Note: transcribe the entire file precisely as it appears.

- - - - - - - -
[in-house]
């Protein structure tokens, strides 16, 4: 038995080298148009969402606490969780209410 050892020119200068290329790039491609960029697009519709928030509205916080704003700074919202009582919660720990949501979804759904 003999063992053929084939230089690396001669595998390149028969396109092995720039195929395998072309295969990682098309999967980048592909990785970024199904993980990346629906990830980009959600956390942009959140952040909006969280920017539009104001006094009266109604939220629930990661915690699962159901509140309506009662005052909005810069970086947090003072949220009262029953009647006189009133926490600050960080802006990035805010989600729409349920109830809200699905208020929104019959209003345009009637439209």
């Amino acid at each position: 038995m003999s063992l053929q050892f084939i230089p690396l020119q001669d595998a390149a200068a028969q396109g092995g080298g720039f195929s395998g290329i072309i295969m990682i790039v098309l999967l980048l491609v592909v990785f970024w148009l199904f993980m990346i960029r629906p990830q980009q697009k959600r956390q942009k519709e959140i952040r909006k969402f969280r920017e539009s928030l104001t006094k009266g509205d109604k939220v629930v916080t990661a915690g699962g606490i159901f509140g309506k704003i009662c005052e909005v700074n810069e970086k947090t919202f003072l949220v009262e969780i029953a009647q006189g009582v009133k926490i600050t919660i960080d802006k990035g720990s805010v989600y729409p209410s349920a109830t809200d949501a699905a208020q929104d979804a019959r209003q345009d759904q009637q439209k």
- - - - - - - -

[in-house]
């Protein structure tokens, strides 16, 4: 038995080298148009969402606490969780209410 050892020119200068290329790039491609960029697009519709928030509205916080704003700074919202009582919660720990949501979804759904 003999063992053929084939230089690396001669595998390149028969396109092995720039195929395998072309295969990682098309999967980048592909990785970024199904993980990346629906990830980009959600956390942009959140952040909006969280920017539009104001006094009266109604939220629930990661915690699962159901509140309506009662005052909005810069970086947090003072949220009262029953009647006189009133926490600050960080802006990035805010989600729409349920109830809200699905208020929104019959209003345009009637439209």
């Amino acid at each position: 038995m003999s063992l053929q050892f084939i230089p690396l020119q001669d595998a390149a200068a028969q396109g092995g080298g720039f195929s395998g290329i072309i295969m990682i790039v098309l999967l980048l491609v592909v990785f970024w148009l199904f993980m990346i960029r629906p990830q980009q697009k959600r956390q942009k519709e959140i952040r909006k969402f969280r920017e539009s928030l104001t006094k009266g509205d109604k939220v629930v916080t990661a915690g699962g606490i159901f509140g309506k704003i009662c005052e909005v700074n810069e970086k947090t919202f003072l949220v009262e969780i029953a009647q006189g009582v009133k926490i600050t919660i960080d802006k990035g720990s805010v989600y729409p209410s349920a109830t809200d949501a699905a208020q929104d979804a019959r209003q345009d759904q009637q439209k």